These articles are written to apply to the northeastern
corner of Illinois. Problems and timing may not apply outside of this
Winter Damage Difficult
to Predict This Year
March 19, 1998
With spring almost officially here, we can assess winter damage to the
landscape plantings. Overall, the winter was mild, so severe damage is
not expected. There are some types of damage already visible and questions
about the recent cold snap on some plantings.
Let's start with what has been visible in recent weeks. Voles (field
mice) have made runways under the snow in lawns as they feed on grass
blades and roots. Early snowcover helped them. As conditions on the lawn
dry out, rake affected areas. In most situations, the grass will fill-in
quickly as we move into spring. Severe damage may require some overseeding.
Help prevent this damage next winter by continuing to mow lawns until
the grass is completely dormant. Mow at a final height of about two inches.
Also clean up any excessive unnecessary vegetative cover near the lawn.
This past winter was also good for snow mold, a fungus disease affecting
lawns and other turf areas. Snow mold has been visible as circular patches
of matted, straw-colored dead areas in lawns; often merging into large,
irregular areas. These areas may appear moldy. Infection stops as lawns
dry out and weather warms. Reseeding may be needed on lawns with severe
damage. Rake out debris prior to seeding. Be sure the seedbed gets frequent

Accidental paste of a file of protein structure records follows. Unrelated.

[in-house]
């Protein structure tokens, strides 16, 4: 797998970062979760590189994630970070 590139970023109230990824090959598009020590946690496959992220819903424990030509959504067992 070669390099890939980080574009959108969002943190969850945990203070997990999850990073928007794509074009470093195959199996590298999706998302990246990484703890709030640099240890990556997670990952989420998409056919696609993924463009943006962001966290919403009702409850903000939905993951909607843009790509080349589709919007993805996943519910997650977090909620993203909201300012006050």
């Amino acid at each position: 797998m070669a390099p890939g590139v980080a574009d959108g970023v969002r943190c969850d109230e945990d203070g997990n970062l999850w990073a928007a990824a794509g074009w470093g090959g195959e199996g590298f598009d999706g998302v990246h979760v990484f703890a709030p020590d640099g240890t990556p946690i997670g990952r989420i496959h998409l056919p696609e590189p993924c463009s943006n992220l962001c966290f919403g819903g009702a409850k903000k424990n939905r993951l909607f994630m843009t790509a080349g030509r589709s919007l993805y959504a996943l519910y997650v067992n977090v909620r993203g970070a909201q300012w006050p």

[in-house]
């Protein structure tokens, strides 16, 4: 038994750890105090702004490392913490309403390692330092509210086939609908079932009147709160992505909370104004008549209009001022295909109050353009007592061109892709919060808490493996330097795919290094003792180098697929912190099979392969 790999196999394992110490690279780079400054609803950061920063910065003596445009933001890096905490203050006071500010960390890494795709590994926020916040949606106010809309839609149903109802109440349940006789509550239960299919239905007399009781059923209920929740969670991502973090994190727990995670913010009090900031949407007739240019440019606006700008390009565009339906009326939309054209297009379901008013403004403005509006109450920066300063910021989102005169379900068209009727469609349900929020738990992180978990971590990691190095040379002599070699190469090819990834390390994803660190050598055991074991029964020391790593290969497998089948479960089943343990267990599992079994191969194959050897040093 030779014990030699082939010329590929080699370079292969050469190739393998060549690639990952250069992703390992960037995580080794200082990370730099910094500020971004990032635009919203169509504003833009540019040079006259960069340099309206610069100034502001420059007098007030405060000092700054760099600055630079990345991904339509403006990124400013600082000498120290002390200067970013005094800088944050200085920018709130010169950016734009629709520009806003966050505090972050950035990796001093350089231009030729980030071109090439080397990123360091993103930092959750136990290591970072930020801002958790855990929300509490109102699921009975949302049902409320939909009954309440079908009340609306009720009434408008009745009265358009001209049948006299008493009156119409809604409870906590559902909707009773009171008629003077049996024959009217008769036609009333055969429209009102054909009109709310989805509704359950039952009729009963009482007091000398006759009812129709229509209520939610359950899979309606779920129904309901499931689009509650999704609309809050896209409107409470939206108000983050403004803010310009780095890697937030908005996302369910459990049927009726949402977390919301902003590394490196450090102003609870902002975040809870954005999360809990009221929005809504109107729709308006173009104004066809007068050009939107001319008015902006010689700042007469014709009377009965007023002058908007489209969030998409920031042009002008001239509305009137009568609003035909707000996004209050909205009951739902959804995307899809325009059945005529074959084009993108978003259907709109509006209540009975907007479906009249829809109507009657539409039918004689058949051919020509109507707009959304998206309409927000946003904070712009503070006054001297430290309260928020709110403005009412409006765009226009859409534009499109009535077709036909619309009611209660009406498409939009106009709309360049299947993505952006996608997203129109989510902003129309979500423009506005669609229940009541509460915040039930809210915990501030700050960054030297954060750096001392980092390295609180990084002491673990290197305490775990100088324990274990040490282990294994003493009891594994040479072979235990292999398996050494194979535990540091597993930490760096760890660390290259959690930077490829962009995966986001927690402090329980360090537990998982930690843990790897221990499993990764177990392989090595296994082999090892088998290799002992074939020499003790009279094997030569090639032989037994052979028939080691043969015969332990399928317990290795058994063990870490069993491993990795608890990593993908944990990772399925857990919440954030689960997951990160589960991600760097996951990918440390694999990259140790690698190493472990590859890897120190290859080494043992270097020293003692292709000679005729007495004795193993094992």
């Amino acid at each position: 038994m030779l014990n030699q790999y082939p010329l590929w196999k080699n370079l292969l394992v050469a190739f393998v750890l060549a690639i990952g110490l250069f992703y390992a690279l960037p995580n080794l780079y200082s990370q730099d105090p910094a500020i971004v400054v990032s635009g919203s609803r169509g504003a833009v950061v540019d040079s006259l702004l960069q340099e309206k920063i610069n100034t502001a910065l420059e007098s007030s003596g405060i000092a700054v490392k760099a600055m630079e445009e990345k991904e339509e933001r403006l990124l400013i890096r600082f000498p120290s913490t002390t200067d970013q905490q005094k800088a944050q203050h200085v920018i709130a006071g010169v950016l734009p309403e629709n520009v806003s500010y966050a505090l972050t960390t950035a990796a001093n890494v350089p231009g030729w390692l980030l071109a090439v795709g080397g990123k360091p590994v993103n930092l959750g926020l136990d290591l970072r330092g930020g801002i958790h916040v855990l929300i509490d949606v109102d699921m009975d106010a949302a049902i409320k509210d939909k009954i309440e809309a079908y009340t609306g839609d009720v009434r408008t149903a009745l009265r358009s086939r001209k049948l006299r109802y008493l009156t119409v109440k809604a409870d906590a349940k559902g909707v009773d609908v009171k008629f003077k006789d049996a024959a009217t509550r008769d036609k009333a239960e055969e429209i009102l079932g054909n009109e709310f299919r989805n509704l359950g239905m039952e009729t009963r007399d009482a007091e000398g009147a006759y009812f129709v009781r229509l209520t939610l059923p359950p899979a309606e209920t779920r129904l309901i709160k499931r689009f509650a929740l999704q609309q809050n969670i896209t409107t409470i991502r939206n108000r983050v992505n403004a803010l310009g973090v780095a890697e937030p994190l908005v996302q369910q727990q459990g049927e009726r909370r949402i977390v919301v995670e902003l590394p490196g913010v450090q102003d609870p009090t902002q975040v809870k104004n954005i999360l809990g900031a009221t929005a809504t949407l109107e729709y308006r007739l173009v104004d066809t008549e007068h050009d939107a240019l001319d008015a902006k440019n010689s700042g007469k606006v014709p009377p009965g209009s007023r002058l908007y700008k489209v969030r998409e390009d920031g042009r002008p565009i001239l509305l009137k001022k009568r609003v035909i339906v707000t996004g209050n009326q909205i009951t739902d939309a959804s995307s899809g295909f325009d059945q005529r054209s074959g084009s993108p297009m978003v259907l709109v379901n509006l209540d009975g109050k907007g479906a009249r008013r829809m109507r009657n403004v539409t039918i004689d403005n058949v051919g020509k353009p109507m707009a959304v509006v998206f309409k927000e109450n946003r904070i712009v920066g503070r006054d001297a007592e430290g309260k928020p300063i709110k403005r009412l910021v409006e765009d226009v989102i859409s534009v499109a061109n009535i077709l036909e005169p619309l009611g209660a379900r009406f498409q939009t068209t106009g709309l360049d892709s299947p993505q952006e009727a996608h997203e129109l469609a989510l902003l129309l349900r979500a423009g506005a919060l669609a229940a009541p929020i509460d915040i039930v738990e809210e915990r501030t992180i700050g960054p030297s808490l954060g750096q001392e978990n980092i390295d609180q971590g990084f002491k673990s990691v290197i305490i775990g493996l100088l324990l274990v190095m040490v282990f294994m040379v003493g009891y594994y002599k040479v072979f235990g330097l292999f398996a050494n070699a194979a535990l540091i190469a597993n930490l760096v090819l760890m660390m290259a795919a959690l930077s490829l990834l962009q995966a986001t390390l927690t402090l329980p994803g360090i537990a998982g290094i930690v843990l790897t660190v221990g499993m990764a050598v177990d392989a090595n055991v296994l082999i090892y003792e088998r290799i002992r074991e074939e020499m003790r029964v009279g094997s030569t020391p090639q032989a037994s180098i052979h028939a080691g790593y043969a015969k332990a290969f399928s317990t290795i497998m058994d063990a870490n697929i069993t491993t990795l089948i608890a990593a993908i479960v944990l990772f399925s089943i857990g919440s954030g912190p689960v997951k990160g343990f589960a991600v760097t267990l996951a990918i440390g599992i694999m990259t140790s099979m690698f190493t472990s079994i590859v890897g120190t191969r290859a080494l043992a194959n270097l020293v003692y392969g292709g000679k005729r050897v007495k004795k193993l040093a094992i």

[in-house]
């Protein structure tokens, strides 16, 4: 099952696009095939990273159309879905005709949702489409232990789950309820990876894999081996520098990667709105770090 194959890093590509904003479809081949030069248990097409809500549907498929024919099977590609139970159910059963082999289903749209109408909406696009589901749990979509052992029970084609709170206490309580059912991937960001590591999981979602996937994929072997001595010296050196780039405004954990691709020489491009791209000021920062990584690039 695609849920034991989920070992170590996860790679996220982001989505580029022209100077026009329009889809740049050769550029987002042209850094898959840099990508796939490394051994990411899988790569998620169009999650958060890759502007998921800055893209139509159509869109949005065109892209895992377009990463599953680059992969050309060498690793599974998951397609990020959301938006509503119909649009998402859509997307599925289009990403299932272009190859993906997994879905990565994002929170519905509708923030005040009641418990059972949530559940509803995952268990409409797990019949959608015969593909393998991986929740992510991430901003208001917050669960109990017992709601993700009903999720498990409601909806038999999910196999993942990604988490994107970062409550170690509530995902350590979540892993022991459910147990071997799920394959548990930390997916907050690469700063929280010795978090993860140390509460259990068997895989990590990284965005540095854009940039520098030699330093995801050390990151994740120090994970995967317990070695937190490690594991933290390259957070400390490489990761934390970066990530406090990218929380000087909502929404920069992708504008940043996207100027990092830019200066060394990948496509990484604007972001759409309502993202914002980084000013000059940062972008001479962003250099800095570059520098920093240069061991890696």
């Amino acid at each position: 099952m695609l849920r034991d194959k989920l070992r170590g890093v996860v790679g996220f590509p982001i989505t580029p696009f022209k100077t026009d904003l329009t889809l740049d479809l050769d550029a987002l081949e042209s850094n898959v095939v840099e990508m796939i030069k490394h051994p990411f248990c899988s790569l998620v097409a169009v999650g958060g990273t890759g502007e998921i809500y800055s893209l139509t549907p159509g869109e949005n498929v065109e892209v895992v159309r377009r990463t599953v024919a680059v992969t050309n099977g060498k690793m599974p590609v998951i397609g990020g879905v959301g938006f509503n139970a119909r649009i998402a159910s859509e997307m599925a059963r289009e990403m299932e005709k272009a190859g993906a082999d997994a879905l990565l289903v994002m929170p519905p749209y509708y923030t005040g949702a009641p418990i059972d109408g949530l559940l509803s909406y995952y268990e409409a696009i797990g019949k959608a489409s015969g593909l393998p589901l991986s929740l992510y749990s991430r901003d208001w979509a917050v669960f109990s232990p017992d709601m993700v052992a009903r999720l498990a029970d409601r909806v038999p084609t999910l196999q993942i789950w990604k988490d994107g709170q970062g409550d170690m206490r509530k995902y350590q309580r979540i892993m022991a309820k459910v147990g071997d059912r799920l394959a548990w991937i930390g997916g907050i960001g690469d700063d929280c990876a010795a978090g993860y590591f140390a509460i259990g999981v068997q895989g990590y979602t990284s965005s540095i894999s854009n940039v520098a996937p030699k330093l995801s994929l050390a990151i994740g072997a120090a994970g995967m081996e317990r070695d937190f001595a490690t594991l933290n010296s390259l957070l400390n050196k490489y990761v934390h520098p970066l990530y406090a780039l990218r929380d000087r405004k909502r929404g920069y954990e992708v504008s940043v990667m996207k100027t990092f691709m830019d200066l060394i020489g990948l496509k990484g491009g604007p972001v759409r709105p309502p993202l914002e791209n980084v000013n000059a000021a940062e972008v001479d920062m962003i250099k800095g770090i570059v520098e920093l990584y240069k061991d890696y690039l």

moisture to insure success.
The questions begin when trying to assess the very cold weather that
arrived in early March. In particular, what will be the effect on those
plants that were advancing along as the result of a mild February? Early
blooming shrubs, for example, may have had swelling flower buds damaged
by the cold. The upcoming weeks will tell the story.
Another area of concern is perennial flowers and strawberries that have
been uncovered since the snow left back in February. Alternating freezing
and thawing of the bare soil with cold nights and warmer sunshine of days
may cause soil heaving that may damage plants. This is why winter mulches
such as straw or evergreen boughs are suggested.
Once again, it is a little early to tell for sure what the cold temperatures
of recent weeks have done to plantings. As we get further into spring,
poor flowering , scattered dieback, and lack of vigor could all be potential
responses of shrubs, some trees, perennials, and strawberries.